But nearly 60 percent of the roughly $1.5 billion state government has collected from the wholesale fuel tax since the 2005-06 fiscal year has been spent on non-transportation programs, according to budget records.

According to Rell’s office, annual spending on bridge repair has grown considerably in recent years, jumping from $105.5 million in 2007 to $304.3 million last fiscal year.

Still, the board wrote in its report that a lack of funding has created “a large backlog of deferred repair, reconstruction and replacement projects.”

The new report estimates Connecticut will face annual gaps of $300 million to $500 million through 2014 between the cost of maintaining its transportation network, and its likely available funding.

And if Connecticut wants not only to maintain its transportation network, but improve it, the annual gap moves closer to $1 billion.

Nonpartisan legislative analysts estimate that the Special Transportation Fund, a $1.2 billion component within an overall state budget of $19.01 billion, would fall more than $42 million into deficit in 2011-12.

Though the board didn’t address the funding shortfall in this component of its 2011 update, the issue of funding is expected to be addressed in later stages.

“We must meet the challenge. We have to restore our infrastructure to a state of good repair while also improving our systems and their performance,” the draft states. “Continuing to defer needed repairs and improvements will only increase the backlog of projects and will threaten future economic growth in the state.”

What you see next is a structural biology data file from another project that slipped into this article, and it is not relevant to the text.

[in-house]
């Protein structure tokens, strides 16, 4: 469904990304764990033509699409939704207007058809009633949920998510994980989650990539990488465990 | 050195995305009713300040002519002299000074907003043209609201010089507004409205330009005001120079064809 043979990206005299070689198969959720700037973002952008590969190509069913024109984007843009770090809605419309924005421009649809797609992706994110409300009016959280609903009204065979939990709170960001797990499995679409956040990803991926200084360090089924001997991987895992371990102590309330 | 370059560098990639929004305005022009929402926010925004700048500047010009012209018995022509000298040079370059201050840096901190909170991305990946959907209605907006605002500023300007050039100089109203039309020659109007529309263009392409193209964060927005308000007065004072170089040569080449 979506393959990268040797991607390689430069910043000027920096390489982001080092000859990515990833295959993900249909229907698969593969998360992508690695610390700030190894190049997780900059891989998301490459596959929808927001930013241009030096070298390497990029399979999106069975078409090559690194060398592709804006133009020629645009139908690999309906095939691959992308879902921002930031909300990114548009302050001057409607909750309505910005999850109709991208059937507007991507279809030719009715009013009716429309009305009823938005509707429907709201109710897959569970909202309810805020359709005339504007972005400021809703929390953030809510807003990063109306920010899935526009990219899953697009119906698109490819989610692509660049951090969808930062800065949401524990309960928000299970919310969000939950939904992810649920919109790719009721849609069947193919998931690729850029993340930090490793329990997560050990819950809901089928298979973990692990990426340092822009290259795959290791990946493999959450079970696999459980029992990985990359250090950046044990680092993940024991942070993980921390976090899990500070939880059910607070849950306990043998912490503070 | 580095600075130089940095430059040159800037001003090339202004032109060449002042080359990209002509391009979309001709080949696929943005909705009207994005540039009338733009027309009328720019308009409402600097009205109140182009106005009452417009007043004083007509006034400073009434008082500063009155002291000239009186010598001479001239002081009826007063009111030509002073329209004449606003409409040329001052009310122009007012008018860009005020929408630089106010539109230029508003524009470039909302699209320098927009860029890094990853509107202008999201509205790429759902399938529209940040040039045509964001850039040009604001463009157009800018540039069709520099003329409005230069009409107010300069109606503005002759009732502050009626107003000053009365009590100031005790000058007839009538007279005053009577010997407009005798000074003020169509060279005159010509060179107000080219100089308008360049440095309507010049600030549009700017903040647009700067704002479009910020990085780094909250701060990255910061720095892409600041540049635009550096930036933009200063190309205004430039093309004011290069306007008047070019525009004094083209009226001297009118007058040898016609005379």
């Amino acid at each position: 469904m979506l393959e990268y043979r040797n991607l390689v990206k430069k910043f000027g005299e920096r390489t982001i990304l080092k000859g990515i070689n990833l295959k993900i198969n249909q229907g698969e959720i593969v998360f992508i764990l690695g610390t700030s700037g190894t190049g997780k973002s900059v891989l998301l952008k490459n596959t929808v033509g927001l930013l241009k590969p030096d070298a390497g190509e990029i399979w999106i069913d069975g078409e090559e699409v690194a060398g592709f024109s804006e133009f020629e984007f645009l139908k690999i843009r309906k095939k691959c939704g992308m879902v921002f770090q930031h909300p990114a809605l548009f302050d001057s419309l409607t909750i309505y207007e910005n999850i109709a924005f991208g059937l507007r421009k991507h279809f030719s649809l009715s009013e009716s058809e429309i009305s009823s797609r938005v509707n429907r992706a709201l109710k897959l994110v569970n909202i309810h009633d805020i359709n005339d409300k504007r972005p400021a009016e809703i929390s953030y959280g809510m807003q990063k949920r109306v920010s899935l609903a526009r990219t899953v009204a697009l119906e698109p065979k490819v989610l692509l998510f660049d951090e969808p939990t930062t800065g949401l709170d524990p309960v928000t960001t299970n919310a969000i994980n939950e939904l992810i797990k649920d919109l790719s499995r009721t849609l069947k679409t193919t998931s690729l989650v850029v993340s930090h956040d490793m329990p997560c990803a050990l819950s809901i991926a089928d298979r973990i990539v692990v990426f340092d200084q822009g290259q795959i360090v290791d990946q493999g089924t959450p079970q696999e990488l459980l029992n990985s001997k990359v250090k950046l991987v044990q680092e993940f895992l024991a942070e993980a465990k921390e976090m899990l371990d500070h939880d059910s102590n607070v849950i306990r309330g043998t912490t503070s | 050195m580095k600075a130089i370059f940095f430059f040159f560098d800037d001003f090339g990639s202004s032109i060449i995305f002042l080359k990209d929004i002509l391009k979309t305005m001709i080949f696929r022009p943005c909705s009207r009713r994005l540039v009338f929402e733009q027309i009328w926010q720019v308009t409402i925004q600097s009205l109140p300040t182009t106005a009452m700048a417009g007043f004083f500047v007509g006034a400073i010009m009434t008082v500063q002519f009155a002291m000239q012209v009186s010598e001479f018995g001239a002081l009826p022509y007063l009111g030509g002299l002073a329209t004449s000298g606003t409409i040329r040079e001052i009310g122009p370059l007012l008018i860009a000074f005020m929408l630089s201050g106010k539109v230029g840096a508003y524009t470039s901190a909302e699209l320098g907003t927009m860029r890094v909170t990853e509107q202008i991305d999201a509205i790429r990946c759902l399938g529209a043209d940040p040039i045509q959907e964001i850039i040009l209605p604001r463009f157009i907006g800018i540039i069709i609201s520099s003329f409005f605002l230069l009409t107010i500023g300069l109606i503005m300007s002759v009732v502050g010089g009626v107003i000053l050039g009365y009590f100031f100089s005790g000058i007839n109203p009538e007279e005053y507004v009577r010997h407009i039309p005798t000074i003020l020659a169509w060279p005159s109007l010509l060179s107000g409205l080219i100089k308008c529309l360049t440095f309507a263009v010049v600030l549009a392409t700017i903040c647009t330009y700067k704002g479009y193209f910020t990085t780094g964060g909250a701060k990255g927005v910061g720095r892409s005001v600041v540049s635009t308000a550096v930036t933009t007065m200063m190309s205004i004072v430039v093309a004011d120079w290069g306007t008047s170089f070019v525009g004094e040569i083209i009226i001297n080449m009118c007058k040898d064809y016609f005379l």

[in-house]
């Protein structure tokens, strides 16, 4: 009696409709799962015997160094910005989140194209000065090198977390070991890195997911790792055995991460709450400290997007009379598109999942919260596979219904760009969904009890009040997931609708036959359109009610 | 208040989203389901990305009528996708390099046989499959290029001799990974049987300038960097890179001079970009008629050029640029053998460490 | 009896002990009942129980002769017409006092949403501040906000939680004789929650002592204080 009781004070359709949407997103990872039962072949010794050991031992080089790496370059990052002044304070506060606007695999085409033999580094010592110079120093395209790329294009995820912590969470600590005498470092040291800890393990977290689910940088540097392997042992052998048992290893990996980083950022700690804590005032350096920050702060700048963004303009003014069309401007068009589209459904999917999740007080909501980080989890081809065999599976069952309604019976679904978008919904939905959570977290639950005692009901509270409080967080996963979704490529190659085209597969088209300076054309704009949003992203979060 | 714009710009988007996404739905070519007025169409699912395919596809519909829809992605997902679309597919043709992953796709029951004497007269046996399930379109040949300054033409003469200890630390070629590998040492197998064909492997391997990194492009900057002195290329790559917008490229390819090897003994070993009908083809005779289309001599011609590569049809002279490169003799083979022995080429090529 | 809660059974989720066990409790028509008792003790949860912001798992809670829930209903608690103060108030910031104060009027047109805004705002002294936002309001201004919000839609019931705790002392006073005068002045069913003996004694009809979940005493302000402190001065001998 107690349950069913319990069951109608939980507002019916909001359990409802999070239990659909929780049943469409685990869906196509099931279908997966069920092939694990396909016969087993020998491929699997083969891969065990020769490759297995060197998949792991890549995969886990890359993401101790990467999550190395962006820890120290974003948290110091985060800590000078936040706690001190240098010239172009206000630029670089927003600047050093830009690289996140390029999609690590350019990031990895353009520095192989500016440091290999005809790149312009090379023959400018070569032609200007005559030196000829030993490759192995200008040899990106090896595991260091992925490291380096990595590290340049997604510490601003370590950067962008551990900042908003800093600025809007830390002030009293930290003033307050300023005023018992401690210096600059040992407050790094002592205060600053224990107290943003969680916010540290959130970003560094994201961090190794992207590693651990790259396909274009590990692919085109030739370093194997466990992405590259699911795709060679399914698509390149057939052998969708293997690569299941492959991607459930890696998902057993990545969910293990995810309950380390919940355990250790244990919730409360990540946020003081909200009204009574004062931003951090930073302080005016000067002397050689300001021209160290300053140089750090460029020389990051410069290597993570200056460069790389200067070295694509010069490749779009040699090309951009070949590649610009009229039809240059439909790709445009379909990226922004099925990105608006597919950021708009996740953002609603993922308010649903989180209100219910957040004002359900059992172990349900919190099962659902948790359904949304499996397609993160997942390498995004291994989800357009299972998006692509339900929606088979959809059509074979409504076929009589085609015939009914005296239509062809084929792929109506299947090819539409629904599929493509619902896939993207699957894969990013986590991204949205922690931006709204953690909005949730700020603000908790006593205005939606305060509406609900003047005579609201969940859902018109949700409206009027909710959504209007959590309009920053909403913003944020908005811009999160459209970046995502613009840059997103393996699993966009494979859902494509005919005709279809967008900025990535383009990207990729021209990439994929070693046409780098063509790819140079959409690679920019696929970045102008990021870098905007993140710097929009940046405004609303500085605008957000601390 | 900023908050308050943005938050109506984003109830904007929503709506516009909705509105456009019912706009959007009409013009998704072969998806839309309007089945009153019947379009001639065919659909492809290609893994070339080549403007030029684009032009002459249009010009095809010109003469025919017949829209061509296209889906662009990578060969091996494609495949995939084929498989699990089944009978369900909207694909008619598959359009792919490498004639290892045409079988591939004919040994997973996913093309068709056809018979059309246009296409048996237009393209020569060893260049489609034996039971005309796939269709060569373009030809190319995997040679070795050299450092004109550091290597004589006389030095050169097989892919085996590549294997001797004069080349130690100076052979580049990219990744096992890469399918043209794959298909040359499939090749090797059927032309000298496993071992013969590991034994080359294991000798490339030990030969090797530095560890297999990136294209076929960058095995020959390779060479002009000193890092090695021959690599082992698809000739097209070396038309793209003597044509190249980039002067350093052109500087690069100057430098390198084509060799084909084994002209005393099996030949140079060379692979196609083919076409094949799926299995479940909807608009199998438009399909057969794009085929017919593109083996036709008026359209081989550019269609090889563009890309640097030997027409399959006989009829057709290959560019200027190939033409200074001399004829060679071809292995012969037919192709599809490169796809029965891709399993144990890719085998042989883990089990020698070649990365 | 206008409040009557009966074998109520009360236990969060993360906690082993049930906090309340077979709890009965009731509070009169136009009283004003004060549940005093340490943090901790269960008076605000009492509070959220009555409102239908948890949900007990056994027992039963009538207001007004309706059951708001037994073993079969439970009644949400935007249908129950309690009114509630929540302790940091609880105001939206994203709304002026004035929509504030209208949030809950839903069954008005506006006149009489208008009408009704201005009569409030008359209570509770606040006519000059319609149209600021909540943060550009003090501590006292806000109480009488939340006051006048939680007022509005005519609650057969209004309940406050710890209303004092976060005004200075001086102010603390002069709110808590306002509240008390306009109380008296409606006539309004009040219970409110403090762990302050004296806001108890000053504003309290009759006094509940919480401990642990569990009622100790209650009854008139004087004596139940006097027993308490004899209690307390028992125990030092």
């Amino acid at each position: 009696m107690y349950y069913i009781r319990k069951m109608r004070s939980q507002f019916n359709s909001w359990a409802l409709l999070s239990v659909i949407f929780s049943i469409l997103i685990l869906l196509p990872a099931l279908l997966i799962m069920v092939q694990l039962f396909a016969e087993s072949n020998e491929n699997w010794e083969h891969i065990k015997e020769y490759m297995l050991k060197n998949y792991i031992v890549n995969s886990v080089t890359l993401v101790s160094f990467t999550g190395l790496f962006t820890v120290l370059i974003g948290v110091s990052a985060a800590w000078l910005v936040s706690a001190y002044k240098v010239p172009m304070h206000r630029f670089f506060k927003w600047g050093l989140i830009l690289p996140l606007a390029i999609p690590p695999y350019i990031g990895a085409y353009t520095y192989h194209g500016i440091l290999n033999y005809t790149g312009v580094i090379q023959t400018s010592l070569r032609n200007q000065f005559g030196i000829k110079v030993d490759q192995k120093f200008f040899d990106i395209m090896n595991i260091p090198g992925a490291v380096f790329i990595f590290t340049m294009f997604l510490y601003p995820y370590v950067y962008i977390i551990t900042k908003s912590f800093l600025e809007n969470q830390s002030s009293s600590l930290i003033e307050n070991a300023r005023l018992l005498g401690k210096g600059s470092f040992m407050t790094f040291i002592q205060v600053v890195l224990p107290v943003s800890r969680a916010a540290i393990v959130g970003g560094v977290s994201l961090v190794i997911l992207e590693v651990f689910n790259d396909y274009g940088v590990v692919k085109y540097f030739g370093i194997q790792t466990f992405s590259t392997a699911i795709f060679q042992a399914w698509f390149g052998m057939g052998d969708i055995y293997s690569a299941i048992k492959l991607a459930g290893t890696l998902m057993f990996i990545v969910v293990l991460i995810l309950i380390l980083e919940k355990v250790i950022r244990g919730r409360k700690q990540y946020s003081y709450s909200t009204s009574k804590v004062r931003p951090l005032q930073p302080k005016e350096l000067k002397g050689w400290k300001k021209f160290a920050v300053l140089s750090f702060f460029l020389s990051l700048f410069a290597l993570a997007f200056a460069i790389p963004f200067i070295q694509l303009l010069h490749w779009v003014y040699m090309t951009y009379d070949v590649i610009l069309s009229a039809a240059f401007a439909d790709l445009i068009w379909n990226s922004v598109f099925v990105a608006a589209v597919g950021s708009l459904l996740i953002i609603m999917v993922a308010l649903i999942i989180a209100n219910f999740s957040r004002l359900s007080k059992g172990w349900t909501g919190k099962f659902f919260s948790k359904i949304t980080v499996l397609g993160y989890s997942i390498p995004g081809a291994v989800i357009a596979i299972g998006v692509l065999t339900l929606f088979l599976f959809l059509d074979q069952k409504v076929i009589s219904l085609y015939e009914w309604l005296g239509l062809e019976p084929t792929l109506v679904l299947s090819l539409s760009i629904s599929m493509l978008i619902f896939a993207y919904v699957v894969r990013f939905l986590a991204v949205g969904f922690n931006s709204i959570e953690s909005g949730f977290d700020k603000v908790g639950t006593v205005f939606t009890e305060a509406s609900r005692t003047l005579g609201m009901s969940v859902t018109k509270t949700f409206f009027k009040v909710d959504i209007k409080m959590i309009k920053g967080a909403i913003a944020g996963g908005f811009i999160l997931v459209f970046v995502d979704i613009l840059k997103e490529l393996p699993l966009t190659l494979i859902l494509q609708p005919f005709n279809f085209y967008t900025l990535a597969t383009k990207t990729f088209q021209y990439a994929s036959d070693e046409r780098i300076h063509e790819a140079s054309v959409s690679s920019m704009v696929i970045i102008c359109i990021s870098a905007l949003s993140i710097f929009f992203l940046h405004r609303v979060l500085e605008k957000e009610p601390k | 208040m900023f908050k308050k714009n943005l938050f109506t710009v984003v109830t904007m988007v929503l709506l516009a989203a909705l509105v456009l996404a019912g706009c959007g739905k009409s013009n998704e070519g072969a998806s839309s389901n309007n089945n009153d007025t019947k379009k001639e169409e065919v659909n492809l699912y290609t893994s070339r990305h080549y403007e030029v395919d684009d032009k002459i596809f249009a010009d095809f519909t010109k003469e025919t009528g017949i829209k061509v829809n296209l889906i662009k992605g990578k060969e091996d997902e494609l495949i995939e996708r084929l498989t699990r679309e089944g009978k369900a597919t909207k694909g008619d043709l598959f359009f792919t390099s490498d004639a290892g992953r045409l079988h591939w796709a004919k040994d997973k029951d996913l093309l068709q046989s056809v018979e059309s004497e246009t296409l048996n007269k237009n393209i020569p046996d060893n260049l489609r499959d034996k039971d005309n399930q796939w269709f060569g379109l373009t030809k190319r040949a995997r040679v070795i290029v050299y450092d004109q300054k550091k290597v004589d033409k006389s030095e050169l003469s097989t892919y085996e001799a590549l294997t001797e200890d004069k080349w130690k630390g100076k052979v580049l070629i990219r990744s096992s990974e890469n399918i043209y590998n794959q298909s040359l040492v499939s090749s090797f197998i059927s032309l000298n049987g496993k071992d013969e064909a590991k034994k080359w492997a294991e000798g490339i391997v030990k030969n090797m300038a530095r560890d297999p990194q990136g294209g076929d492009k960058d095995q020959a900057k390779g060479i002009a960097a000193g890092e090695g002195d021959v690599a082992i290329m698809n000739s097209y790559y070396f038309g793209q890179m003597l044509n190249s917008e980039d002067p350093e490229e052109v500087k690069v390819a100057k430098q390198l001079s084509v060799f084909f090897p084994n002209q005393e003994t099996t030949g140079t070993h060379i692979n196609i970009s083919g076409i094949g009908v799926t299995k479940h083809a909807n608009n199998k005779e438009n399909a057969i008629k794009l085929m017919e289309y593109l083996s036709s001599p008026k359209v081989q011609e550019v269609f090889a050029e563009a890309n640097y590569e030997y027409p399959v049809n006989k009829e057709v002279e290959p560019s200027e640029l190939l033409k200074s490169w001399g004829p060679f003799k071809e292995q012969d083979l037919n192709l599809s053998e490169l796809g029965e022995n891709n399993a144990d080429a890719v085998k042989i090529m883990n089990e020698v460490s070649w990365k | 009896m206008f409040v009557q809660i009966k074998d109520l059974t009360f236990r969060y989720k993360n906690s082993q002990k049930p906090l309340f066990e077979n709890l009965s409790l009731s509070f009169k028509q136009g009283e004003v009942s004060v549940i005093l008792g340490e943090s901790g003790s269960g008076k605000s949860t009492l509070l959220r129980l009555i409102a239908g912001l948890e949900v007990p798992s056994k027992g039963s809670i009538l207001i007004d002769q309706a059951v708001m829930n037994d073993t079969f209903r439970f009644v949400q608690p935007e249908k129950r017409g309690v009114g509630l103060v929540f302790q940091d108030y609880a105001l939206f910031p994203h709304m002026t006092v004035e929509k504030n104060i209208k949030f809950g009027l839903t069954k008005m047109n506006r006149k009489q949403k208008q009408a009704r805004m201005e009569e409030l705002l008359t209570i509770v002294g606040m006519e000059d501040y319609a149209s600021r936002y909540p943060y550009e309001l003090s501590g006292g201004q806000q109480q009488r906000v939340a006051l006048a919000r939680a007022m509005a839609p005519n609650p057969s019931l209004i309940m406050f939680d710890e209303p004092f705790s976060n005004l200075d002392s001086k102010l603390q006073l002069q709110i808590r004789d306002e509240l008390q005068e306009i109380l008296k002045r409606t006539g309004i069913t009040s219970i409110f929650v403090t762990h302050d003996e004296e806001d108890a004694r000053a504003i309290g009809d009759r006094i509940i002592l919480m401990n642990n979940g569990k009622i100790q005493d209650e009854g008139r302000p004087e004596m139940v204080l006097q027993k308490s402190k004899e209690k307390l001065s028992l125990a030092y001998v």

Created by the General Assembly in 2001, the Transportation Strategy Board was charged with developing long-range strategies to improve the state’s congested transportation network and foster economic development.

The panel, which issues a new comprehensive strategy every four years, prepared the latest draft as part of an ongoing effort to update its 2007 strategy early next year. Other components of the 2011 update are expected to address projections on the funding needed both to maintain the current transportation network and to make improvement; key projects needed to ease highway congestion; impacts that both the current system and proposed projects could have on future economic development; and funding options for transportation initiatives.

Donald J. Shubert, spokesman for Keep CT Moving, a transportation advocacy coalition composed of labor and business groups, praised the strategy board for acknowledging a neglected infrastructure, but said the group’s real test will come later, when it decides whether to recommend sources of funding for major new investment in transportation.

“We still have to dig up the money to expand our capacity and to operate it,” he said.

Sen. Robert Duff, vice chairman of the legislature’s Transportation Committee, said the key to attacking the problems raised by the strategy board while dealing with a $3.4 billion deficit projected for next year’s state budget is prioritization.

“If a project will help grow jobs in Connecticut, then I think we have to look at it,” said Duff, a Norwalk Democrat whose home community lies amid some of the most congested highways in the Northeast. “Ultimately it all comes down to how this affects our economic future.”